double superhet enables high levels of receiver performance to be achieved.
Although the basic idea for the superhet or superheterodyne radio receiver
works very well, to ensure the optimum performance under a number of
situations, an extension of the principle, known as the double superhet, or
double superheteroyne radio receiver may be used.
The double superheterodyne radio receiver improves the performance in a
number of areas including stability (although synthesizers have largely

overcome this problem), image rejection and adjacent channel filter


performance.
The double superheterodyne radio receiver is still widely used, especially at
high frequencies where factors such as image rejection and filter performance
are important.

Reason for using double superheterodyne radio


receiver
When choosing the intermediate frequency for a superheterodyne radio receiver
there is a trade-off to be made between the advantages of using a low frequency
IF or a high frequency one:
High frequency IF: The use of a high frequency IF means that the
difference between the wanted frequency and the unwanted image is
much greater and it is easier to achieve high levels of performance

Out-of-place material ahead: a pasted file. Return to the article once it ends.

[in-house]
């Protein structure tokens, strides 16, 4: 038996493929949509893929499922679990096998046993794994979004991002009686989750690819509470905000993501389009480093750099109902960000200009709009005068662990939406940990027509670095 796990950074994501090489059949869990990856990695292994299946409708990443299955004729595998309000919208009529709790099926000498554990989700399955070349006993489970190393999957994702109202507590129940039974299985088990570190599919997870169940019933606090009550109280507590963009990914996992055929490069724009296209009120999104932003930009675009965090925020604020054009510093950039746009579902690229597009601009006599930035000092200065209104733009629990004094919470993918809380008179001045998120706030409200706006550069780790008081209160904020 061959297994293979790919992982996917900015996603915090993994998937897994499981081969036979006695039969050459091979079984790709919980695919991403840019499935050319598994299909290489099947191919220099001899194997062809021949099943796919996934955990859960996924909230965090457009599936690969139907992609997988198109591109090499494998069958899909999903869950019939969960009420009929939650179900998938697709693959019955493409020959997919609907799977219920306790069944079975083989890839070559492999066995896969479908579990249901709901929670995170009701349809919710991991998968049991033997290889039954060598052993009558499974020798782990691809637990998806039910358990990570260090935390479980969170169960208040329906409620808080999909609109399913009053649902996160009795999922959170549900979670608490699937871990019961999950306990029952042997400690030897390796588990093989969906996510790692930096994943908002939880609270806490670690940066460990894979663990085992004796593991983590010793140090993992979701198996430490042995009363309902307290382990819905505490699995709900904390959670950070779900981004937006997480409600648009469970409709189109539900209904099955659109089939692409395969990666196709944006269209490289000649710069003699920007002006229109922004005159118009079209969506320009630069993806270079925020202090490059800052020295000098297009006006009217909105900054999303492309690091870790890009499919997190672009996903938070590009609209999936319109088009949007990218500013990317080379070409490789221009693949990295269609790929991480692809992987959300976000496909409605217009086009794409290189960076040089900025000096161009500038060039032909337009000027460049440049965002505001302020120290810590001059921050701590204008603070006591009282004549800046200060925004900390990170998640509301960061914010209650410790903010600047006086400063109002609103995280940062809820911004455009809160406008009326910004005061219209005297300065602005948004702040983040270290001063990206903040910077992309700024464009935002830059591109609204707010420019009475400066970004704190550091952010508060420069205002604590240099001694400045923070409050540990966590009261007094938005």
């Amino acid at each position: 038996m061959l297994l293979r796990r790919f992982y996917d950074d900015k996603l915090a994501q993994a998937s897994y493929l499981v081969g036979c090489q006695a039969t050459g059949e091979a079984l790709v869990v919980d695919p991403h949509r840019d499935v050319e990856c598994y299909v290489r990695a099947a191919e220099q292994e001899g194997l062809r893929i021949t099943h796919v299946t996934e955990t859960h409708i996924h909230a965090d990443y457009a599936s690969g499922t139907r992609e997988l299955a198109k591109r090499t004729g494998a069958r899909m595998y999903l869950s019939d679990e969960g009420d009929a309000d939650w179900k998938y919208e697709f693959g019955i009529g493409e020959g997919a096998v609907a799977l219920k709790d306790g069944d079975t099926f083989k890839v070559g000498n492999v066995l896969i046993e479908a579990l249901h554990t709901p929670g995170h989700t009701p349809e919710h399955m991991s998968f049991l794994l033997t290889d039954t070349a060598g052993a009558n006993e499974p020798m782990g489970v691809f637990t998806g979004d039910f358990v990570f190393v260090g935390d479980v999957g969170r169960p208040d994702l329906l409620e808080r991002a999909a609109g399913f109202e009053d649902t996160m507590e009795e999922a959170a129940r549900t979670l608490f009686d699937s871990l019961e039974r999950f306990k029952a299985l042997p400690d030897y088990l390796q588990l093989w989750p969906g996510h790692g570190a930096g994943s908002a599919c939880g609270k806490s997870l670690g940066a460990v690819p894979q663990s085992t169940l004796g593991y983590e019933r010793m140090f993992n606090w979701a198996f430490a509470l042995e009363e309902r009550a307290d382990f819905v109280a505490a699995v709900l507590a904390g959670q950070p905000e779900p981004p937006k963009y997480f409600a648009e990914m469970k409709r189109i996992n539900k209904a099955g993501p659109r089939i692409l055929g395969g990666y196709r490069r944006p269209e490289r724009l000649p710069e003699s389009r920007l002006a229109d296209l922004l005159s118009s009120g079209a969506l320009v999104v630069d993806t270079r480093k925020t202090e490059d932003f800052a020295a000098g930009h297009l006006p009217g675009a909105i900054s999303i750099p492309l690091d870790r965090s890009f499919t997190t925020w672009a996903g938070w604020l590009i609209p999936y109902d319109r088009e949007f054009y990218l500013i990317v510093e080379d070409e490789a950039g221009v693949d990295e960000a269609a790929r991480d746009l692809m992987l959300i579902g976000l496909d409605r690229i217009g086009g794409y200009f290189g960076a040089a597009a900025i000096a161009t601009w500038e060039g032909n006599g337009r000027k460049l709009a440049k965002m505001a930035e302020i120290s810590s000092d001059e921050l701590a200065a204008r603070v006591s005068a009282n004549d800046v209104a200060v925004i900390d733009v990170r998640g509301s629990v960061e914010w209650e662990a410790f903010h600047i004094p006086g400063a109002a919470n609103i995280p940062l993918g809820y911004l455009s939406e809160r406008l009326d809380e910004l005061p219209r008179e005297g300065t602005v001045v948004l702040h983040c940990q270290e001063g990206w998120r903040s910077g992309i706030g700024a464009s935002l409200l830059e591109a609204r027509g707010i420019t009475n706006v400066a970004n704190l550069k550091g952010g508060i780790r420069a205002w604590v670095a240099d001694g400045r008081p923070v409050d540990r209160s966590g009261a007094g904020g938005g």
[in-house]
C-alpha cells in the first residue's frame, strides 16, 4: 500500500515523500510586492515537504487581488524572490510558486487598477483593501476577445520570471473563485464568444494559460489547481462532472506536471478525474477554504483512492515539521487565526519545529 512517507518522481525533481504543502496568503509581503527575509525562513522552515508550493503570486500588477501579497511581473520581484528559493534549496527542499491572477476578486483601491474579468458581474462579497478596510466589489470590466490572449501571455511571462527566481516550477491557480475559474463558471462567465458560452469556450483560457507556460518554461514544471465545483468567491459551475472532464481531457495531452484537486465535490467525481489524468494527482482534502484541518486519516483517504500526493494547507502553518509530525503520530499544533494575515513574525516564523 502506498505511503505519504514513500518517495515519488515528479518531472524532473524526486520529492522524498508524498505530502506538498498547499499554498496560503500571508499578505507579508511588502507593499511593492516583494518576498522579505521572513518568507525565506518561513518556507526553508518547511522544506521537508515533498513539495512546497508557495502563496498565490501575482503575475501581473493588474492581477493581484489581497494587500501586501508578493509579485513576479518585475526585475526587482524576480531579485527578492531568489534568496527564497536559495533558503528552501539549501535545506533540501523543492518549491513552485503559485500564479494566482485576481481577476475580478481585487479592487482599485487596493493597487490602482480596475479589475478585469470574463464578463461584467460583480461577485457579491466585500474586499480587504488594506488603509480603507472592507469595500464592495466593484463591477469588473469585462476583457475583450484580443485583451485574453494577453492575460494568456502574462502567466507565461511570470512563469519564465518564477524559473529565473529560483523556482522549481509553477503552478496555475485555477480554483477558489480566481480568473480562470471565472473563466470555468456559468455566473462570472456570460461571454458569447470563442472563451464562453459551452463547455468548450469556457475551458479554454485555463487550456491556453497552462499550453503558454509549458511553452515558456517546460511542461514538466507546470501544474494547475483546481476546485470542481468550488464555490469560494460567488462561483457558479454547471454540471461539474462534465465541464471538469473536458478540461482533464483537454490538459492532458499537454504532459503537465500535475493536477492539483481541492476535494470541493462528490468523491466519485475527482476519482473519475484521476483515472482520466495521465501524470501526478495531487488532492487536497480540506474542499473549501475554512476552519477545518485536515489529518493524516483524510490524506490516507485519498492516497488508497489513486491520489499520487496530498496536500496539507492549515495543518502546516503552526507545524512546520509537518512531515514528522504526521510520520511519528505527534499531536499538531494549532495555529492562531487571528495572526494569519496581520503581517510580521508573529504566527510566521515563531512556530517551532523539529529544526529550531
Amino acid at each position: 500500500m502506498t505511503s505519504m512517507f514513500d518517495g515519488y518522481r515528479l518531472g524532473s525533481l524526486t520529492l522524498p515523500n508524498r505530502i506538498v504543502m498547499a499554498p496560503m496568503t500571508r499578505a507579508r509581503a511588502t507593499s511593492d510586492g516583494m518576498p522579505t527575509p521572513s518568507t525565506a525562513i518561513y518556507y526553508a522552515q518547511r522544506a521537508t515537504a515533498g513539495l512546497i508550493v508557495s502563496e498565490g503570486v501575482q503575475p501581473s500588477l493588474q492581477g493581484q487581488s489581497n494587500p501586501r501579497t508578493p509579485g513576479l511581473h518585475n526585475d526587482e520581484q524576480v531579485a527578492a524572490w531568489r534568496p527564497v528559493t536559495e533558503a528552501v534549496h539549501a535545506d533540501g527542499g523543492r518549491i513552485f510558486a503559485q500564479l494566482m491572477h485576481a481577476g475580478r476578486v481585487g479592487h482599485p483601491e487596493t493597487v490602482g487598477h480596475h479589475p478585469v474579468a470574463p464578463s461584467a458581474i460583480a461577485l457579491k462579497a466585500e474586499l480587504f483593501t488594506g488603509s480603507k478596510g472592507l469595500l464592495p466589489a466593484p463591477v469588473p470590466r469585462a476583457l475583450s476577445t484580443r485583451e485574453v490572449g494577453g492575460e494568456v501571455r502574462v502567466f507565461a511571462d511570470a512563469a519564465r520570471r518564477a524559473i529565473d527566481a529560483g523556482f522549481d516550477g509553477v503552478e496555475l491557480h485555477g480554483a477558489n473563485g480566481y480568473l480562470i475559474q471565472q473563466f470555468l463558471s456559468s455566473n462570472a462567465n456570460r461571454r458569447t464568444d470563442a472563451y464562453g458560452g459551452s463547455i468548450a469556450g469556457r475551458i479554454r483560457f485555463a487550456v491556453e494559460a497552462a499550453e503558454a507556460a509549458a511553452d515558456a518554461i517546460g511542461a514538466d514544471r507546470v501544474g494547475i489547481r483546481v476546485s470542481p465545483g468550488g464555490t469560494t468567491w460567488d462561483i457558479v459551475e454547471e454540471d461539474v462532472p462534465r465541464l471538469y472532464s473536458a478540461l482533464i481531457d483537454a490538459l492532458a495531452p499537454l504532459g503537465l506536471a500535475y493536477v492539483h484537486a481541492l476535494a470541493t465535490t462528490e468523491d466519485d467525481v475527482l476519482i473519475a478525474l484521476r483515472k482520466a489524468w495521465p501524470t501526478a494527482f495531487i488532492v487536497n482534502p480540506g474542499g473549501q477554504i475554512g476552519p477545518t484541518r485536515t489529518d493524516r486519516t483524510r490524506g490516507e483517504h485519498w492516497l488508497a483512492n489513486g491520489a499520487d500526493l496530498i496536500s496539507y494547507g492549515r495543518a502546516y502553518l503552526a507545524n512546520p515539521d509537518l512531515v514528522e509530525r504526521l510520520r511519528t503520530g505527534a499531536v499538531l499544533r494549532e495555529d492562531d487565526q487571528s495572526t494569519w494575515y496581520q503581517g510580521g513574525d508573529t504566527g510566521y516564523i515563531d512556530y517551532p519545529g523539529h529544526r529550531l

because the front end filtering is able to provide high levels of rejection.
Low frequency IF: The advantage of choosing a lower frequency IF is
that the filters that provide the adjacent channel rejection are lower in
frequency. The use of a low frequency IF enables the performance to be
high, while keeping the cost low.
Accordingly there are two conflicting requirements which cannot be easily
satisfied using a single intermediate frequency. The solution is to use a double
conversion superheterodyne topology to provide a means of satisfying both
requirements

Basic double superheterodyne receiver concept


The basic concept behind the double superheterodyne radio receiver is the use
of a high intermediate frequency to achieve the high levels of image rejection
that are required, and a further low intermediate frequency to provide the levels
of performance required for the adjacent channel selectivity.
Typically the receiver will convert the incoming signal down to a relatively high
first intermediate frequency (IF) stage. This enables the high levels of image
rejection to be achieved. As the image frequency lies at a frequency twice that
of the IF away from the main or wanted signal, the higher the IF, the further
away the image is and the easier it is to reject at the front end.

Basic double conversion superheterodyne receiver concept